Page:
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but not in the way you may think

                                                    Puttering with Transgenic Plants
from a three-snippet preview of Tara Rodden Robinson, Genetics for Dummies (2005)
(probably from a search involving author:Robinson + “puttering”) : link

another, from a later search, within same volume —


Something close to the same text (for this passage) — but not the word “puttering” — appears in the third edition, Tara Rodden Robinson and Lisa Cushman Spock, Genetics for Dummies (2020), which is inexplicably (and without doubt inappropriately) available via archive.org : 318 : link

Here is that passage, minus the OCR confusions —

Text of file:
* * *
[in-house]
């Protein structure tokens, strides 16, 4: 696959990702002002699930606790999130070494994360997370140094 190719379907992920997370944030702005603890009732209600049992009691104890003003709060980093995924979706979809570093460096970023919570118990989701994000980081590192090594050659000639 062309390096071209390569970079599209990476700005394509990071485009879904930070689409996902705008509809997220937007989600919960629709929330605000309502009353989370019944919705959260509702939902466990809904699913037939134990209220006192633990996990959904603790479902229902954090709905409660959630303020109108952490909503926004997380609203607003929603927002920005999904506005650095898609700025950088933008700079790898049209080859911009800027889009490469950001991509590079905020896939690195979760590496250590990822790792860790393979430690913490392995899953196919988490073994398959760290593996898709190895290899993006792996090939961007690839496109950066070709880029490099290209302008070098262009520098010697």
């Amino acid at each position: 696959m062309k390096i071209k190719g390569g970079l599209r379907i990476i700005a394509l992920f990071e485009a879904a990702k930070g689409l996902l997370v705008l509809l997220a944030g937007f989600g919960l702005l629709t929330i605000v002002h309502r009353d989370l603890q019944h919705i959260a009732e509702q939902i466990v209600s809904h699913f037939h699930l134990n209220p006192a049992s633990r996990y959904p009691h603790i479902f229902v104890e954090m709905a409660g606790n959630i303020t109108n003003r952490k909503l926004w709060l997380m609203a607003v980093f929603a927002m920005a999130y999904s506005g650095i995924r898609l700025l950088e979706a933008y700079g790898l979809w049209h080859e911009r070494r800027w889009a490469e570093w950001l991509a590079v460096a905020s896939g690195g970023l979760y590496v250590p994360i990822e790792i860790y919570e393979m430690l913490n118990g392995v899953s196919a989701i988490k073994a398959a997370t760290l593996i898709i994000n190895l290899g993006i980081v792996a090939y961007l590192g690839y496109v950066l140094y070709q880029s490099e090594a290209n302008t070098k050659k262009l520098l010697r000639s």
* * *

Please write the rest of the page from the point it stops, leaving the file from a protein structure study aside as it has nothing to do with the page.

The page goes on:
Plants are really different from animals, but not in the way you may think. Plant cells are totipotent, meaning that practically any plant cell can eventually give rise to every sort of plant tissue: roots, leaves, and seeds. When animal cells differentiate during embryo development, they lose their totipotency forever (but the DNA in every cell retains the potential to be totipotent). For genetic engineers, the totipotency of plant cells reveals vast possibilities for genetic manipulation.
      Much of the transgenic revolution in plants has focused on moving genes from one plant to another, from bacteria to plants, or even from animals to plants...

Maybe jettisoning the “puttering” was jettisoned to lose some of the informality in what is, IMHO, a good book.

10 March 2024